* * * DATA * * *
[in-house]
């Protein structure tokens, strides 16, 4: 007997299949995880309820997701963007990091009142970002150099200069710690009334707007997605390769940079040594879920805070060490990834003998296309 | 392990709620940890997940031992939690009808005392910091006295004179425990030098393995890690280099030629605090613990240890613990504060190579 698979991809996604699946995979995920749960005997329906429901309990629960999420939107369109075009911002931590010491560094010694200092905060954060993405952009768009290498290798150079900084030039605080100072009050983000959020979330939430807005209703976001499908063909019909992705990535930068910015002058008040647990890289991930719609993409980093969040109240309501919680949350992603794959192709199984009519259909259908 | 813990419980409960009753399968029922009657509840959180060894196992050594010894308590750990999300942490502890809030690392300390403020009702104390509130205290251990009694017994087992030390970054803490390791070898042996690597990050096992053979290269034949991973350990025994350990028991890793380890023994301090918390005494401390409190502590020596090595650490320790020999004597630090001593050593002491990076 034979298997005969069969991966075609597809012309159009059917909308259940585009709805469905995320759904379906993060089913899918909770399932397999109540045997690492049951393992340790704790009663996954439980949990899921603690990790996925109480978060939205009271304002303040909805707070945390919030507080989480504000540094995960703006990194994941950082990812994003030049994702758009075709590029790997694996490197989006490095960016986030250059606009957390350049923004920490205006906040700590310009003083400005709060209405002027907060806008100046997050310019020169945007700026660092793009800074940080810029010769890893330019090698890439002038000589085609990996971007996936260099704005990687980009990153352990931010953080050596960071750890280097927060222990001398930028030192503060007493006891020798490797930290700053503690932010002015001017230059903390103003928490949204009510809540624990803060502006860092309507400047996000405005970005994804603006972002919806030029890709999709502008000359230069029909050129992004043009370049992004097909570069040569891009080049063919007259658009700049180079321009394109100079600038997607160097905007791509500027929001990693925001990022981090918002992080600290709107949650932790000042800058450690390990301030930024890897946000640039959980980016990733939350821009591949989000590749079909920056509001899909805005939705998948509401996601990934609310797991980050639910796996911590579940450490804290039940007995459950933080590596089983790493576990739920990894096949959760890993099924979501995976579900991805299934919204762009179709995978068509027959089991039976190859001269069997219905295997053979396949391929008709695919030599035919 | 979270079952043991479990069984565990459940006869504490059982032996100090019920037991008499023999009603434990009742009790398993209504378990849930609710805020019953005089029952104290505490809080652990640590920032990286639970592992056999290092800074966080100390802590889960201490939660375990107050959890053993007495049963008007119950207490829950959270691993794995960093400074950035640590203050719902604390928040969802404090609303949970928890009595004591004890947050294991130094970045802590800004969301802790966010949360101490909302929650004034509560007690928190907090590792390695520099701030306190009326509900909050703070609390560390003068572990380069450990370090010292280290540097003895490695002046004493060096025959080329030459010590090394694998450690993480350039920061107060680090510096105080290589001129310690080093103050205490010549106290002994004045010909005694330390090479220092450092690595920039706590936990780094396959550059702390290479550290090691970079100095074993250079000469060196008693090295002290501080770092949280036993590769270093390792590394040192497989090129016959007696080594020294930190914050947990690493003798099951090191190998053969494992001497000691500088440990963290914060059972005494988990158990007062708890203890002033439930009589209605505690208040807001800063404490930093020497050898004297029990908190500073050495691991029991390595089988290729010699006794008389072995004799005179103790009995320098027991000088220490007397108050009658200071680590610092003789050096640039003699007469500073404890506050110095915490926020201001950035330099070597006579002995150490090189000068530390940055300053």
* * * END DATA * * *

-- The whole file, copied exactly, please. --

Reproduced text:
[in-house]
């Protein structure tokens, strides 16, 4: 007997299949995880309820997701963007990091009142970002150099200069710690009334707007997605390769940079040594879920805070060490990834003998296309 | 392990709620940890997940031992939690009808005392910091006295004179425990030098393995890690280099030629605090613990240890613990504060190579 698979991809996604699946995979995920749960005997329906429901309990629960999420939107369109075009911002931590010491560094010694200092905060954060993405952009768009290498290798150079900084030039605080100072009050983000959020979330939430807005209703976001499908063909019909992705990535930068910015002058008040647990890289991930719609993409980093969040109240309501919680949350992603794959192709199984009519259909259908 | 813990419980409960009753399968029922009657509840959180060894196992050594010894308590750990999300942490502890809030690392300390403020009702104390509130205290251990009694017994087992030390970054803490390791070898042996690597990050096992053979290269034949991973350990025994350990028991890793380890023994301090918390005494401390409190502590020596090595650490320790020999004597630090001593050593002491990076 034979298997005969069969991966075609597809012309159009059917909308259940585009709805469905995320759904379906993060089913899918909770399932397999109540045997690492049951393992340790704790009663996954439980949990899921603690990790996925109480978060939205009271304002303040909805707070945390919030507080989480504000540094995960703006990194994941950082990812994003030049994702758009075709590029790997694996490197989006490095960016986030250059606009957390350049923004920490205006906040700590310009003083400005709060209405002027907060806008100046997050310019020169945007700026660092793009800074940080810029010769890893330019090698890439002038000589085609990996971007996936260099704005990687980009990153352990931010953080050596960071750890280097927060222990001398930028030192503060007493006891020798490797930290700053503690932010002015001017230059903390103003928490949204009510809540624990803060502006860092309507400047996000405005970005994804603006972002919806030029890709999709502008000359230069029909050129992004043009370049992004097909570069040569891009080049063919007259658009700049180079321009394109100079600038997607160097905007791509500027929001990693925001990022981090918002992080600290709107949650932790000042800058450690390990301030930024890897946000640039959980980016990733939350821009591949989000590749079909920056509001899909805005939705998948509401996601990934609310797991980050639910796996911590579940450490804290039940007995459950933080590596089983790493576990739920990894096949959760890993099924979501995976579900991805299934919204762009179709995978068509027959089991039976190859001269069997219905295997053979396949391929008709695919030599035919 | 979270079952043991479990069984565990459940006869504490059982032996100090019920037991008499023999009603434990009742009790398993209504378990849930609710805020019953005089029952104290505490809080652990640590920032990286639970592992056999290092800074966080100390802590889960201490939660375990107050959890053993007495049963008007119950207490829950959270691993794995960093400074950035640590203050719902604390928040969802404090609303949970928890009595004591004890947050294991130094970045802590800004969301802790966010949360101490909302929650004034509560007690928190907090590792390695520099701030306190009326509900909050703070609390560390003068572990380069450990370090010292280290540097003895490695002046004493060096025959080329030459010590090394694998450690993480350039920061107060680090510096105080290589001129310690080093103050205490010549106290002994004045010909005694330390090479220092450092690595920039706590936990780094396959550059702390290479550290090691970079100095074993250079000469060196008693090295002290501080770092949280036993590769270093390792590394040192497989090129016959007696080594020294930190914050947990690493003798099951090191190998053969494992001497000691500088440990963290914060059972005494988990158990007062708890203890002033439930009589209605505690208040807001800063404490930093020497050898004297029990908190500073050495691991029991390595089988290729010699006794008389072995004799005179103790009995320098027991000088220490007397108050009658200071680590610092003789050096640039003699007469500073404890506050110095915490926020201001950035330099070597006579002995150490090189000068530390940055300053």